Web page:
Resources for Undocumented Students

This page provides information and resources for undocumented students and their families regarding enrollment at Illinois and eligibility for in-state tuition.

Citizenship & Residency

All students are welcome to apply to Illinois regardless of citizenship or residency status. At Illinois, an undocumented student's legal status does not impact their admission decision. However, tuition rates differ for in-state and out-of-state residents. Some non-citizens, including undocumented students, may be eligible for in-state tuition, although they do not qualify for Illinois Commitment. Review our residency information for more information about eligibility.

How to Apply for Undergraduate Admissions

In order to apply for admission, you must complete an application. Within the application, you'll be prompted with a series of questions regarding your current residency/citizenship. You should answer the questions to the best of your ability, using the guide below for reference.

Step 1

In the "Personal Information" section, you're asked to provide a Social Security Number. You may either leave this blank or enter a DACA-assigned Social Security Work Number.

A Social Security Number is required for students who apply for federal financial aid. Please note that undocumented students are not encouraged to complete the Free Application for Federal Student Aid (FAFSA) in the State of Illinois.

Step 2

In the "Contact Information" section, you're asked a series of questions regarding your citizenship/residency status.

Contact information section screenshot

Q. Are you a U.S. citizen? A. No

Q. Do you currently have or plan to have a valid passport from another country prior to enrollment and will you be in need of a student visa? A. No

Citizenship and residency questions screenshot

Q. Select the statement that applies to you: A.  I have never applied for a permanent resident card (Green Card), nor possess one.

Q. What best describes your current status? A.  Other and my family residence is in the United States

Citizenship and residency statement screenshot

Affidavit Questions

Q. Do you reside with your parents while attending a public or private high school in Illinois? A. Yes

Q. Did you or will you graduate from a public or private high school in Illinois? A. Yes

Q. Did you or will you attend school in Illinois for at least 3 years as of the date you graduated from high school or received the equivalent of a high school diploma? A. Yes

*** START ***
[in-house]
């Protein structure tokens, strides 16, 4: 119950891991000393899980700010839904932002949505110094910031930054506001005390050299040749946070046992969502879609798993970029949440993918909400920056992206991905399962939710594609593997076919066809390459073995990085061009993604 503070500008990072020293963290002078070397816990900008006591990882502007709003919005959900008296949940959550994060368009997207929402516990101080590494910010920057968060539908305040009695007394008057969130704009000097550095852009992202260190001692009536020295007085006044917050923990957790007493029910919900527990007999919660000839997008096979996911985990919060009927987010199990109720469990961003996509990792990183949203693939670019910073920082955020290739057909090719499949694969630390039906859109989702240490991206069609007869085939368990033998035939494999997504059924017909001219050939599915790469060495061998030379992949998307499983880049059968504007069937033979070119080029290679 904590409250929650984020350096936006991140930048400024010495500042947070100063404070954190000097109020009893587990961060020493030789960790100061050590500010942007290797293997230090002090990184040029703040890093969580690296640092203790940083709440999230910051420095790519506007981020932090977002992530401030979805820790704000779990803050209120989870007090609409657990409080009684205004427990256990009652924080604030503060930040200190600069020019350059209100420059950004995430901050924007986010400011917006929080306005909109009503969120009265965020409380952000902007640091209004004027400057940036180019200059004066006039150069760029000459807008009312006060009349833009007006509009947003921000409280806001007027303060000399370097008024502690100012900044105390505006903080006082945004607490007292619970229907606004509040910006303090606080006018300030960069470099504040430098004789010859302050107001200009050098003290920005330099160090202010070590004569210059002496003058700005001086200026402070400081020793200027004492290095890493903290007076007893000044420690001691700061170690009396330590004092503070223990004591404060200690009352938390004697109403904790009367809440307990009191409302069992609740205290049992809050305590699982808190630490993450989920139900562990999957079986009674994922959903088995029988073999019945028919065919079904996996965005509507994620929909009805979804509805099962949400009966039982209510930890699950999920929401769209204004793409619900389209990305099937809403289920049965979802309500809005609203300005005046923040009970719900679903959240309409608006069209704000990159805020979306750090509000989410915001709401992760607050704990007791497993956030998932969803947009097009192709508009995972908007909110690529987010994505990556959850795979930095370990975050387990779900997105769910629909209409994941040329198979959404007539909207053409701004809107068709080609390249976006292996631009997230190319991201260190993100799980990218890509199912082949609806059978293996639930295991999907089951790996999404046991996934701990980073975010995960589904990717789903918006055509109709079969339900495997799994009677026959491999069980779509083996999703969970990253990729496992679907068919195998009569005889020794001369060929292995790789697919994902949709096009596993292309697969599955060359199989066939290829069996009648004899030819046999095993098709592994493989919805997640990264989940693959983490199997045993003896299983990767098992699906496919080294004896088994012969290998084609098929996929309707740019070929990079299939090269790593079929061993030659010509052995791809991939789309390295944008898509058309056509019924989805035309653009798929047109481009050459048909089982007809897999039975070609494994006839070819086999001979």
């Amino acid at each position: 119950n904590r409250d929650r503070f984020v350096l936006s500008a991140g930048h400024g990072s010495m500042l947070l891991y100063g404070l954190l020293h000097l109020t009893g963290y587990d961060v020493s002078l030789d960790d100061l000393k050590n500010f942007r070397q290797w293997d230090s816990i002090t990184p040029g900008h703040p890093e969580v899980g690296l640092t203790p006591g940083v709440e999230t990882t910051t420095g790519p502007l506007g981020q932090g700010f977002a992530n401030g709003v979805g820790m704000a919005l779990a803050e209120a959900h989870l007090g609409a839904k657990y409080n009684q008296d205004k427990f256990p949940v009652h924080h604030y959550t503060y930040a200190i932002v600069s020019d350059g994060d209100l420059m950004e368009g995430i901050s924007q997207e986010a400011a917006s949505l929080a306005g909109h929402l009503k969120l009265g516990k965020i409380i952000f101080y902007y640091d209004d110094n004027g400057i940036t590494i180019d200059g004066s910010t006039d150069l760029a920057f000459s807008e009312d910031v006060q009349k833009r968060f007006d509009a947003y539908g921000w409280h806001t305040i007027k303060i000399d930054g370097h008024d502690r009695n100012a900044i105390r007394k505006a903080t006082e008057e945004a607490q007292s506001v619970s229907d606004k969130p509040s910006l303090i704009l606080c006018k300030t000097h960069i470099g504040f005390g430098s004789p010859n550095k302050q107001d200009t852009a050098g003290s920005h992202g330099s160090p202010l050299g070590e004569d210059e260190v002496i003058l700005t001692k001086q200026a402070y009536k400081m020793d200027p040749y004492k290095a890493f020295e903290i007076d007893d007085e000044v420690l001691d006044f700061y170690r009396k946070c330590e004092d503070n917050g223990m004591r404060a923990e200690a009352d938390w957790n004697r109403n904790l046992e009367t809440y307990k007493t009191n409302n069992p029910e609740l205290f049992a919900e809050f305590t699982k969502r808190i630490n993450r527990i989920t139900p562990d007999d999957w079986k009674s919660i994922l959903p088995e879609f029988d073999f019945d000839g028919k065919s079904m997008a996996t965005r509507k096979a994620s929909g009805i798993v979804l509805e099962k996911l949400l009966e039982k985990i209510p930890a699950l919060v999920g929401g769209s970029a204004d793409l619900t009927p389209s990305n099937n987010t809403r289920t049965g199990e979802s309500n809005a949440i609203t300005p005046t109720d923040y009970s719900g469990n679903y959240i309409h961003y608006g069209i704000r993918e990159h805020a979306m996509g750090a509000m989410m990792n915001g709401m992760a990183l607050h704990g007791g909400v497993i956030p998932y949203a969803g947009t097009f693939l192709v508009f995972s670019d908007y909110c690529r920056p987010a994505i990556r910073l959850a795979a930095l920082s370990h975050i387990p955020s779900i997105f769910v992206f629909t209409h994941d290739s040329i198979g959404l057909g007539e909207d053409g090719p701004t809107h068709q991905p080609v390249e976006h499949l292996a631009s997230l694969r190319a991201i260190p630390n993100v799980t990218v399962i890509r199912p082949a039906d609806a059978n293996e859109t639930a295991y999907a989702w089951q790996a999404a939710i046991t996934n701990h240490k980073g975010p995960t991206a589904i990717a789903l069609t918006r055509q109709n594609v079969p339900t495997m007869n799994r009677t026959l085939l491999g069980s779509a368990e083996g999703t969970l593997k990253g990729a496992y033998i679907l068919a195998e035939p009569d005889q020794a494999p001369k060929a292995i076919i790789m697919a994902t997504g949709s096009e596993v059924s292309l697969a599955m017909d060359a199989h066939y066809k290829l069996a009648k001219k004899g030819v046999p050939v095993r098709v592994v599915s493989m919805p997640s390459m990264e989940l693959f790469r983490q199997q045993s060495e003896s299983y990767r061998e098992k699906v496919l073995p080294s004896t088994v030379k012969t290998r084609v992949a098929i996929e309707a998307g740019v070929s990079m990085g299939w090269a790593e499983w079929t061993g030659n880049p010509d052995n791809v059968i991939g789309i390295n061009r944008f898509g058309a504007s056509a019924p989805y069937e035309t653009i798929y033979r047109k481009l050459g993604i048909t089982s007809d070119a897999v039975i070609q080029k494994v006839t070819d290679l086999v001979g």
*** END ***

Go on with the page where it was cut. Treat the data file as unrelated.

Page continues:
Q. If you're not a citizen or permanent resident of the United States, will you provide the University of Illinois with an affidavit stating that you will file an application to become a permanent resident of the United States at your earliest opportunity? A. Yes

Affidavit questions screenshot

Step 3

Once you've applied and your eligibility for in-state tuition has been reviewed, you may be asked to submit a signed affidavit. For more details, review our residency information.

Definitions

Open Illinois provides information, resources, and guidance for undocumented students, DACA students, and those impacted by immigration reform.

  • Acevedo Bill: The informal name for Illinois General Assembly Public Act 093-07 and 110 ILCS 305/7e-5, which is the law that allows for in-state tuition for certain students who aren't U.S. citizens or legal permanent residents, or don't possess a green card, visa, or other legal documentation, provided specific criteria are met. See "In-State Tuition Qualifications" for more information.
  • Affidavit: Students who meet the criteria for in-state tuition under the Acevedo Bill (110 ILCS 305/7e-5) must, if prompted by the university, sign and submit the University of Illinois Residency Affidavit document in order to be eligible to receive in-state tuition at Illinois. The affidavit requires students to answer a series of questions and commit to filing an application to become a permanent resident of the U.S. at their earliest opportunity. Completed forms should be submitted to our office prior to enrollment or to the Office of the Registrar after enrollment.